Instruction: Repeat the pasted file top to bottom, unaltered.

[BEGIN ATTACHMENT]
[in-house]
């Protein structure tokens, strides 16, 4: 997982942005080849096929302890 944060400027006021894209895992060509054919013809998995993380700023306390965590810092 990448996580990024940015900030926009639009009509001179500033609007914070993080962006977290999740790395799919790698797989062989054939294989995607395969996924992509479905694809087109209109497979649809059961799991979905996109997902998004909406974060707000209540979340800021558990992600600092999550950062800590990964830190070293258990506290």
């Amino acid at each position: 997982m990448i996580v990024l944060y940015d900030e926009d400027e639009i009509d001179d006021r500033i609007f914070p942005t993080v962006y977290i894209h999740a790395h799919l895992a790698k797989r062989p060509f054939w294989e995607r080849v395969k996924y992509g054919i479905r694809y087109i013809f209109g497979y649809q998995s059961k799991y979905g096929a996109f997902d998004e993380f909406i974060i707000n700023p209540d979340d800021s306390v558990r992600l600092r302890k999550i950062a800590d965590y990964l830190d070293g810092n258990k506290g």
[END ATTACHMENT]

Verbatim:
[in-house]
């Protein structure tokens, strides 16, 4: 997982942005080849096929302890 944060400027006021894209895992060509054919013809998995993380700023306390965590810092 990448996580990024940015900030926009639009009509001179500033609007914070993080962006977290999740790395799919790698797989062989054939294989995607395969996924992509479905694809087109209109497979649809059961799991979905996109997902998004909406974060707000209540979340800021558990992600600092999550950062800590990964830190070293258990506290």
């Amino acid at each position: 997982m990448i996580v990024l944060y940015d900030e926009d400027e639009i009509d001179d006021r500033i609007f914070p942005t993080v962006y977290i894209h999740a790395h799919l895992a790698k797989r062989p060509f054939w294989e995607r080849v395969k996924y992509g054919i479905r694809y087109i013809f209109g497979y649809q998995s059961k799991y979905g096929a996109f997902d998004e993380f909406i974060i707000n700023p209540d979340d800021s306390v558990r992600l600092r302890k999550i950062a800590d965590y990964l830190d070293g810092n258990k506290g």